Warren lost half a lung but survived the shooting. Former world champion Terry Marsh later went on trial over the attack, but was acquitted.

Without means of raising extra capital for an ambitious plan to build a new venue in the Docklands called the London Arena, his company collapsed and he was left with a £14m debt.  

In the meantime, Barry Hearn – Eddie’s father – established his own boxing empire and took a number of Warren’s clients. Among the biggest clients taken was Nigel Benn.

Warren claimed: ‘When I got shot, within six months most of the fighters jumped ship.

Warren claims Barry Hearn (pictured with Chris Eubank circa 1990) took a number of his clients in the aftermath of being shot back in 1989

The biggest client Barry took from Warren was Nigel Benn (pictured after beating Juan Carlos Gimenez in 1994)

History repeated itself when Barry’s son Eddie took a number of clients including Tony Bellew

‘I was left trying to keep my business together. (Nigel) Benn went with Hearn from me, as did a few others. Within two years, they all signed again with me.’

The pair did put their differences aside in 1993 to put together a deal with US promoter Don King to broadcast the Chris Eubank vs Benn fight in the US, as well as Britain. 

Benn was back with Warren by the time of his February 1995 win over Gerald McClellan.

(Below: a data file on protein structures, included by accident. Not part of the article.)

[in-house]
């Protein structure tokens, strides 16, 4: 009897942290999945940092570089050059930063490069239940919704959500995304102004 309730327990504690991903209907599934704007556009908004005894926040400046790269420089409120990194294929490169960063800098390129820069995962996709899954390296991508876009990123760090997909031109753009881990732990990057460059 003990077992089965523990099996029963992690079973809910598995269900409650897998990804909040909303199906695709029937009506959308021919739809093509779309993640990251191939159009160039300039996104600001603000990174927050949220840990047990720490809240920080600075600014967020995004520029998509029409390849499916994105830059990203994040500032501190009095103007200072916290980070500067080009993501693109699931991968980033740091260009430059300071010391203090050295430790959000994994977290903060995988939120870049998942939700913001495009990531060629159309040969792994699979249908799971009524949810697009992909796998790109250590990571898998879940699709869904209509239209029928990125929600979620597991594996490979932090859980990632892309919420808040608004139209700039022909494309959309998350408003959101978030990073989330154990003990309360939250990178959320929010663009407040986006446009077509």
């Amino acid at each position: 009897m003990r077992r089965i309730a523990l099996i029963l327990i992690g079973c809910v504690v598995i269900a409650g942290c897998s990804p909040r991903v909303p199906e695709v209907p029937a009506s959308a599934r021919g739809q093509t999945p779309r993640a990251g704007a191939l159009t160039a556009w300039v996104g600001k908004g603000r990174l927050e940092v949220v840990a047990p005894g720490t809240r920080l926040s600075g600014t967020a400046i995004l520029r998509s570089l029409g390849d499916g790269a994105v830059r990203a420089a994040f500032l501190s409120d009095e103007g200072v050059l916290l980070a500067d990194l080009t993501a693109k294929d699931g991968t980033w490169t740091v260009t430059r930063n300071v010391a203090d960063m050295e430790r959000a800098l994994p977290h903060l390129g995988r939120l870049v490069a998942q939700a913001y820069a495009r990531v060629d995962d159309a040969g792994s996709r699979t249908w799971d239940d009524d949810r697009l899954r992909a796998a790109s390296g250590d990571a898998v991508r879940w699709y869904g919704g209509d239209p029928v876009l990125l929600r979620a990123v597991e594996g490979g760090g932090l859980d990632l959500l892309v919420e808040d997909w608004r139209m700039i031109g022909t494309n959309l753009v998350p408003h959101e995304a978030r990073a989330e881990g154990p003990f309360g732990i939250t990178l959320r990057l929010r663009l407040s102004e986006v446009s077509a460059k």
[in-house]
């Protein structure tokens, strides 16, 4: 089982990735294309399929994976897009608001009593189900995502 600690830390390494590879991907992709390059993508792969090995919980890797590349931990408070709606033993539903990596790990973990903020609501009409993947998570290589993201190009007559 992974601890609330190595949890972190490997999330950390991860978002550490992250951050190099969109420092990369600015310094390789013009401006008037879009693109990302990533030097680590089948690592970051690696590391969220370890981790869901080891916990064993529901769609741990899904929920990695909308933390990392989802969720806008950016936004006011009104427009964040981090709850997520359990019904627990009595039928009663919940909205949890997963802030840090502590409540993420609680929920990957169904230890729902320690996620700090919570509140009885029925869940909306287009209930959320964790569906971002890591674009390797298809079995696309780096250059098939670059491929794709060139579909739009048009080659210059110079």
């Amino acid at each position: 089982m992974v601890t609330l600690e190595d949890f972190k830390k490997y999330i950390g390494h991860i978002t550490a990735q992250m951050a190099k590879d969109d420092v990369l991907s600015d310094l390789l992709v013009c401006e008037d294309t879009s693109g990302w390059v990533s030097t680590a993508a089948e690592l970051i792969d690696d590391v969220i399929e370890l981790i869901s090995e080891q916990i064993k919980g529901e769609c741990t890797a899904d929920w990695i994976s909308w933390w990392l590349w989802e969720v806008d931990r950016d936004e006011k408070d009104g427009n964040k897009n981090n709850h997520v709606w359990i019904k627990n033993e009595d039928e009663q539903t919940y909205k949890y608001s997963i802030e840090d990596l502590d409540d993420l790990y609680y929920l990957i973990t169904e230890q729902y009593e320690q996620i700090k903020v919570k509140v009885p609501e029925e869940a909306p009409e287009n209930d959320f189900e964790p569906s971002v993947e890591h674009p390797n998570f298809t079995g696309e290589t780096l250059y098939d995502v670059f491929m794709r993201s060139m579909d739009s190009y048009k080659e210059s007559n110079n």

Eddie Hearn, speaking on his dad’s rivalry with Warren, told Boxing Social last year: ‘When my dad was promoting, they were rivals as well. So I kind of grew up in that rivalry really. It’s not that it’s been personal to me but they’ve never [worked well together].

‘Socially I’ve never really met Frank but everyone tells me ‘socially, you guys would get on.”

Eddie Hearn first involvement in boxing was promoting Audley Harrison’s fight against David Haye in 2011 before he took over the boxing side of Matchroom from his father to continue the family feud with Warren. 

Barry no longer wanted to focus on boxing and instead diverted his attention to poker and darts- while he was also chairman of Leyton Orient from 1995 to 2014. 

History began to repeat itself as Eddie, much like Barry did some two decades earlier, began to poach some of Warren’s clients.

The biggest of which was Tony Bellew – who was said to be frustrated Warren hadn’t secured him a rematch with Nathan Cleverley who he lost to in 2011. Bellew defeated Cleverley in their rematch while promoted by Hearn in 2014. 

Warren claimed unsuccessfully for £1.8m in lost profits after Ricky Burns (right) left the promoter for Hearn’s Matchroom Boxing 

Warren meanwhile sued former world boxing champion Ricky Burns after saying the Scotsman was ‘tapped up’ by the younger Hearn.